Contemporary Literary Criticism

Author: Jeffrey W. Hunter
Publisher: Gale / Cengage Learning
ISBN: 9780787679743
Format: PDF, ePub
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Covers authors who are currently active or who died after December 31, 1959. Profiles novelists, poets, playwrights and other creative and nonfiction writers by providing criticism taken from books, magazines, literary reviews, newspapers and scholarly journals.

Exploding the Western

Author: Sara L. Spurgeon
Publisher: TAMU Press
ISBN:
Format: PDF, Docs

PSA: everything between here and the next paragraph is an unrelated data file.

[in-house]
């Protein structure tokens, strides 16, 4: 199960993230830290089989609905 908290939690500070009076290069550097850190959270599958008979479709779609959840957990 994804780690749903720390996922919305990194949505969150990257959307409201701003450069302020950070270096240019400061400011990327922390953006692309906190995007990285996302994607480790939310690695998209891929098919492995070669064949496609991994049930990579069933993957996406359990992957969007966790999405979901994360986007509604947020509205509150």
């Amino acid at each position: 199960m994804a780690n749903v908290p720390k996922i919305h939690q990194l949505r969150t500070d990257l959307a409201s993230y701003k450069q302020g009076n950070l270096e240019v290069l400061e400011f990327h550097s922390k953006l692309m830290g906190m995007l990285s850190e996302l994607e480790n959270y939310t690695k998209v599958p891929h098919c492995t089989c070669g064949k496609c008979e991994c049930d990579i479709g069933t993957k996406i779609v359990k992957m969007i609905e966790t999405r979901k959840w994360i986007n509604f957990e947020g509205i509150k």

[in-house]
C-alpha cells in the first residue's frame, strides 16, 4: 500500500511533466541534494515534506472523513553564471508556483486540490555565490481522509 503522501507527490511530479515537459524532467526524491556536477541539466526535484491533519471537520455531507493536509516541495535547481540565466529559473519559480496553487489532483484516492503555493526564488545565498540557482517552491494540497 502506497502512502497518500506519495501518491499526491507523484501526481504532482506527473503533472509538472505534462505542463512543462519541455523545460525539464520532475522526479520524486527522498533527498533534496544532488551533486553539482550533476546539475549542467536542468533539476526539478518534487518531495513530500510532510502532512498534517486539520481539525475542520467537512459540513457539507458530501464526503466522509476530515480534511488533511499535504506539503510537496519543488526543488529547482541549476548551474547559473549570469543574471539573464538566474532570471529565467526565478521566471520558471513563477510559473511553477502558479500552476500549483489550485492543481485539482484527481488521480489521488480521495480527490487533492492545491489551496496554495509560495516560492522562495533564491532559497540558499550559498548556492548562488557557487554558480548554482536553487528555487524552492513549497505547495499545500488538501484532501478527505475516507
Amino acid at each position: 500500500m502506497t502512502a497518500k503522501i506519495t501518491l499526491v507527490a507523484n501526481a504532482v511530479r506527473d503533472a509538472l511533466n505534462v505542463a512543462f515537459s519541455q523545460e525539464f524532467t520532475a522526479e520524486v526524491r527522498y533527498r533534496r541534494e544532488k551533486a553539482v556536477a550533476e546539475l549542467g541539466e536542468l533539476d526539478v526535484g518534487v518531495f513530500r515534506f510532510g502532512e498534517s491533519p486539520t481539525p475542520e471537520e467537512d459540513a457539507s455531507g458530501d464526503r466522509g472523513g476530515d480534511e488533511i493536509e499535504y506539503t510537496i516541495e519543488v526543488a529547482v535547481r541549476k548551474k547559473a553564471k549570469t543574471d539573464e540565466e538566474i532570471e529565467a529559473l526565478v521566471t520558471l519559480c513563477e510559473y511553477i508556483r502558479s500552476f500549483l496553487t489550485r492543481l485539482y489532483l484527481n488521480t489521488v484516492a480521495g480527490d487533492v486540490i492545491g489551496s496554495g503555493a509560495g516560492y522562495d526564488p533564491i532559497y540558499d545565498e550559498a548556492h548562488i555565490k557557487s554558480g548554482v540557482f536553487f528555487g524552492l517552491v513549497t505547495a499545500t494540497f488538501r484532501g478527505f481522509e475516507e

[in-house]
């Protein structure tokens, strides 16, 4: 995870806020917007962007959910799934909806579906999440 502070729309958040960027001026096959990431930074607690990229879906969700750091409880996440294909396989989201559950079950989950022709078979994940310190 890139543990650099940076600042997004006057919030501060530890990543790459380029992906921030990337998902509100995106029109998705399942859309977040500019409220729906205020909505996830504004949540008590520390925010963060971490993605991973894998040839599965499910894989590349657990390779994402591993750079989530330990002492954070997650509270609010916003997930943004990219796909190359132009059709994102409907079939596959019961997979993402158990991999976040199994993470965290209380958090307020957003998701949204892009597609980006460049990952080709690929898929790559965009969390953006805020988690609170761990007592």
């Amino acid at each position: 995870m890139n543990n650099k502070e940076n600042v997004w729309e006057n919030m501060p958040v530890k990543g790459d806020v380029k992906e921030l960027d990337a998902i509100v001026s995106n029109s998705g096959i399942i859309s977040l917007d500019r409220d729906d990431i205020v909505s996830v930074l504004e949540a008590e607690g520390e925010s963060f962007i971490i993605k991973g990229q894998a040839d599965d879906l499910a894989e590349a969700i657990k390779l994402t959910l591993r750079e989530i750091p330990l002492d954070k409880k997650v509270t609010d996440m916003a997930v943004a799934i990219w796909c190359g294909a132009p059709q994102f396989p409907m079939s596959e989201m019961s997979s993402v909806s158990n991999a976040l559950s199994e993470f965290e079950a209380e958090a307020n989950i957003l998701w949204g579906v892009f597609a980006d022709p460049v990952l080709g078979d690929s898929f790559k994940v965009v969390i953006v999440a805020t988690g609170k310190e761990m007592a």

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The frontier and Western expansionism are so quintessentially a part of American history that the literature of the West and Southwest is in some senses the least regional and the most national literature of all. The frontier--the place where cultures meet and rewrite themselves upon each other's texts--continues to energize writers whose fiction evokes, destroys, and rebuilds the myth in ways that attract popular audiences and critics alike. Sara L. Spurgeon focuses on three writers whose works not only exemplify the kind of engagement with the theme of the frontier that modern authors make, but also show the range of cultural voices that are present in Southwestern literature: Cormac McCarthy, Leslie Marmon Silko, and Ana Castillo. Her central purposes are to consider how the differing versions of the Western "mythic" tales are being recast in a globalized world and to examine the ways in which they challenge and accommodate increasingly fluid and even dangerous racial, cultural, and international borders. In Spurgeon's analysis, the spaces in which the works of these three writers collide offer some sharply differentiated visions but also create new and unsuspected forms, providing the most startling insights. Sometimes beautiful, sometimes tragic, the new myths are the expressions of the larger culture from which they spring, both a projection onto a troubled and troubling past and an insistent, prophetic vision of a shared future.